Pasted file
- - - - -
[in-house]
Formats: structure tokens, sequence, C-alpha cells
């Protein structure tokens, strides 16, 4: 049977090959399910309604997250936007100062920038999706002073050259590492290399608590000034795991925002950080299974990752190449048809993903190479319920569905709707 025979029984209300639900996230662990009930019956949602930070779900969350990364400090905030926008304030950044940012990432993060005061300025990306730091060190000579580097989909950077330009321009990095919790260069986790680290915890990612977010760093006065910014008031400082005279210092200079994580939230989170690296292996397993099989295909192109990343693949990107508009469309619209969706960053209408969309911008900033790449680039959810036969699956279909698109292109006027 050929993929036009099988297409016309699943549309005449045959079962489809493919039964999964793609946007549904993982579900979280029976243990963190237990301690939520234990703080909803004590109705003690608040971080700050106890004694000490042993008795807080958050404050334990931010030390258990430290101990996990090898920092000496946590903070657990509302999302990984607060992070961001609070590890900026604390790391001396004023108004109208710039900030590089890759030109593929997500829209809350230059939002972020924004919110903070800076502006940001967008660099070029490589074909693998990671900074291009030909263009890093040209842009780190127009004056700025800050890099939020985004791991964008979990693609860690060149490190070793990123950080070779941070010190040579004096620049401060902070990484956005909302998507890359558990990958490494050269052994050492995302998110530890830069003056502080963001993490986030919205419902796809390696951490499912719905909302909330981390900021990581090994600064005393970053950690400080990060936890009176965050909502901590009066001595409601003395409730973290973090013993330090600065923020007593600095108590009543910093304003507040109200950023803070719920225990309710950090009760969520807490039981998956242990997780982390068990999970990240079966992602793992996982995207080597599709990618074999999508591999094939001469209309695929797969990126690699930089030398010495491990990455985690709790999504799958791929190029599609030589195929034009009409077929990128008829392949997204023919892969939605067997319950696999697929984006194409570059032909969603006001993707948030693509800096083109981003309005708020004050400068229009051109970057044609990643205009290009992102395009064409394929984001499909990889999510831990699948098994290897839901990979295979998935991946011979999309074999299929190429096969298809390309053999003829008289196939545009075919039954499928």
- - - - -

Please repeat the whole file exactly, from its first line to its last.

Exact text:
[in-house]
Formats: structure tokens, sequence, C-alpha cells
């Protein structure tokens, strides 16, 4: 049977090959399910309604997250936007100062920038999706002073050259590492290399608590000034795991925002950080299974990752190449048809993903190479319920569905709707 025979029984209300639900996230662990009930019956949602930070779900969350990364400090905030926008304030950044940012990432993060005061300025990306730091060190000579580097989909950077330009321009990095919790260069986790680290915890990612977010760093006065910014008031400082005279210092200079994580939230989170690296292996397993099989295909192109990343693949990107508009469309619209969706960053209408969309911008900033790449680039959810036969699956279909698109292109006027 050929993929036009099988297409016309699943549309005449045959079962489809493919039964999964793609946007549904993982579900979280029976243990963190237990301690939520234990703080909803004590109705003690608040971080700050106890004694000490042993008795807080958050404050334990931010030390258990430290101990996990090898920092000496946590903070657990509302999302990984607060992070961001609070590890900026604390790391001396004023108004109208710039900030590089890759030109593929997500829209809350230059939002972020924004919110903070800076502006940001967008660099070029490589074909693998990671900074291009030909263009890093040209842009780190127009004056700025800050890099939020985004791991964008979990693609860690060149490190070793990123950080070779941070010190040579004096620049401060902070990484956005909302998507890359558990990958490494050269052994050492995302998110530890830069003056502080963001993490986030919205419902796809390696951490499912719905909302909330981390900021990581090994600064005393970053950690400080990060936890009176965050909502901590009066001595409601003395409730973290973090013993330090600065923020007593600095108590009543910093304003507040109200950023803070719920225990309710950090009760969520807490039981998956242990997780982390068990999970990240079966992602793992996982995207080597599709990618074999999508591999094939001469209309695929797969990126690699930089030398010495491990990455985690709790999504799958791929190029599609030589195929034009009409077929990128008829392949997204023919892969939605067997319950696999697929984006194409570059032909969603006001993707948030693509800096083109981003309005708020004050400068229009051109970057044609990643205009290009992102395009064409394929984001499909990889999510831990699948098994290897839901990979295979998935991946011979999309074999299929190429096969298809390309053999003829008289196939545009075919039954499928």